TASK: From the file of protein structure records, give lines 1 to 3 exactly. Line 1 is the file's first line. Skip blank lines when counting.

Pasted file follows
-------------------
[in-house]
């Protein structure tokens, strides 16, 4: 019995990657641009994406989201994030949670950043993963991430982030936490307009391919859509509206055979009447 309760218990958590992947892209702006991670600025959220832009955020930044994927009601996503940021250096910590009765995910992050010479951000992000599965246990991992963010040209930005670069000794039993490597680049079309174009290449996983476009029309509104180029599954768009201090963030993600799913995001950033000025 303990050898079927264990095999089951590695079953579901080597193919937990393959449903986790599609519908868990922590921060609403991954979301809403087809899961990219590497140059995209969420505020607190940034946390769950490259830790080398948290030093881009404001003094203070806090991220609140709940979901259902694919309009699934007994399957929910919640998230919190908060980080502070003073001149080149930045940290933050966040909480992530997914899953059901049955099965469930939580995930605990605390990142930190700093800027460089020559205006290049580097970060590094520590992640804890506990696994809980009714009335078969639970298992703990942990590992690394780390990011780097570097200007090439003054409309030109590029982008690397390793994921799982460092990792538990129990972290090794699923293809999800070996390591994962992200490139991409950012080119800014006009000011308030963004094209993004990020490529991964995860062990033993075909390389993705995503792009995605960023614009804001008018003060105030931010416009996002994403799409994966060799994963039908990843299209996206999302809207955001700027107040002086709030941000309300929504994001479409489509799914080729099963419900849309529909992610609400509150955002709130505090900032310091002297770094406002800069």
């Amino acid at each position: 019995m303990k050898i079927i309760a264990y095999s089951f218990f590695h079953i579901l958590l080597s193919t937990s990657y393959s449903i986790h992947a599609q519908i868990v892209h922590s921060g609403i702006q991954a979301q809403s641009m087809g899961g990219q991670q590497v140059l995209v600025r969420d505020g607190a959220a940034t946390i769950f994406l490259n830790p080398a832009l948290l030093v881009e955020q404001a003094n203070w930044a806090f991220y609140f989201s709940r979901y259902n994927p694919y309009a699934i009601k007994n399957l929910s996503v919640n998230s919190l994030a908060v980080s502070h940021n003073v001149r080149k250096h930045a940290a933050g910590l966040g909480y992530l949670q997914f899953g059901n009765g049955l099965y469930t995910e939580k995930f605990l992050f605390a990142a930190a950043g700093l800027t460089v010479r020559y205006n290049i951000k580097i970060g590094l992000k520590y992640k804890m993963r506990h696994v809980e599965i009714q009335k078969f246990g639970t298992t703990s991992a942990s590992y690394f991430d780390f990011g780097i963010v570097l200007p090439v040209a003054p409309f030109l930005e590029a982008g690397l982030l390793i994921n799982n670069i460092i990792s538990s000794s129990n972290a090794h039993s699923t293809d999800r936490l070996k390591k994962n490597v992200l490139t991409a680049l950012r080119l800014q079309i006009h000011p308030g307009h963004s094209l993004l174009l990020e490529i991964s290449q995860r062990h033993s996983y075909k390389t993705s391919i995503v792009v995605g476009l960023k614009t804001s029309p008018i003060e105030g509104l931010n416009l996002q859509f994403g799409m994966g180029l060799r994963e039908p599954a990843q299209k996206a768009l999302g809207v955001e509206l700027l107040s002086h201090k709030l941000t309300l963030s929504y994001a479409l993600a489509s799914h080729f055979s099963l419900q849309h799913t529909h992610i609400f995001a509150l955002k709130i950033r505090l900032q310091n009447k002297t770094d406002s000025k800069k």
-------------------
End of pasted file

[in-house]
């Protein structure tokens, strides 16, 4: 019995990657641009994406989201994030949670950043993963991430982030936490307009391919859509509206055979009447 309760218990958590992947892209702006991670600025959220832009955020930044994927009601996503940021250096910590009765995910992050010479951000992000599965246990991992963010040209930005670069000794039993490597680049079309174009290449996983476009029309509104180029599954768009201090963030993600799913995001950033000025 303990050898079927264990095999089951590695079953579901080597193919937990393959449903986790599609519908868990922590921060609403991954979301809403087809899961990219590497140059995209969420505020607190940034946390769950490259830790080398948290030093881009404001003094203070806090991220609140709940979901259902694919309009699934007994399957929910919640998230919190908060980080502070003073001149080149930045940290933050966040909480992530997914899953059901049955099965469930939580995930605990605390990142930190700093800027460089020559205006290049580097970060590094520590992640804890506990696994809980009714009335078969639970298992703990942990590992690394780390990011780097570097200007090439003054409309030109590029982008690397390793994921799982460092990792538990129990972290090794699923293809999800070996390591994962992200490139991409950012080119800014006009000011308030963004094209993004990020490529991964995860062990033993075909390389993705995503792009995605960023614009804001008018003060105030931010416009996002994403799409994966060799994963039908990843299209996206999302809207955001700027107040002086709030941000309300929504994001479409489509799914080729099963419900849309529909992610609400509150955002709130505090900032310091002297770094406002800069």
């Amino acid at each position: 019995m303990k050898i079927i309760a264990y095999s089951f218990f590695h079953i579901l958590l080597s193919t937990s990657y393959s449903i986790h992947a599609q519908i868990v892209h922590s921060g609403i702006q991954a979301q809403s641009m087809g899961g990219q991670q590497v140059l995209v600025r969420d505020g607190a959220a940034t946390i769950f994406l490259n830790p080398a832009l948290l030093v881009e955020q404001a003094n203070w930044a806090f991220y609140f989201s709940r979901y259902n994927p694919y309009a699934i009601k007994n399957l929910s996503v919640n998230s919190l994030a908060v980080s502070h940021n003073v001149r080149k250096h930045a940290a933050g910590l966040g909480y992530l949670q997914f899953g059901n009765g049955l099965y469930t995910e939580k995930f605990l992050f605390a990142a930190a950043g700093l800027t460089v010479r020559y205006n290049i951000k580097i970060g590094l992000k520590y992640k804890m993963r506990h696994v809980e599965i009714q009335k078969f246990g639970t298992t703990s991992a942990s590992y690394f991430d780390f990011g780097i963010v570097l200007p090439v040209a003054p409309f030109l930005e590029a982008g690397l982030l390793i994921n799982n670069i460092i990792s538990s000794s129990n972290a090794h039993s699923t293809d999800r936490l070996k390591k994962n490597v992200l490139t991409a680049l950012r080119l800014q079309i006009h000011p308030g307009h963004s094209l993004l174009l990020e490529i991964s290449q995860r062990h033993s996983y075909k390389t993705s391919i995503v792009v995605g476009l960023k614009t804001s029309p008018i003060e105030g509104l931010n416009l996002q859509f994403g799409m994966g180029l060799r994963e039908p599954a990843q299209k996206a768009l999302g809207v955001e509206l700027l107040s002086h201090k709030l941000t309300l963030s929504y994001a479409l993600a489509s799914h080729f055979s099963l419900q849309h799913t529909h992610i609400f995001a509150l955002k709130i950033r505090l900032q310091n009447k002297t770094d406002s000025k800069k």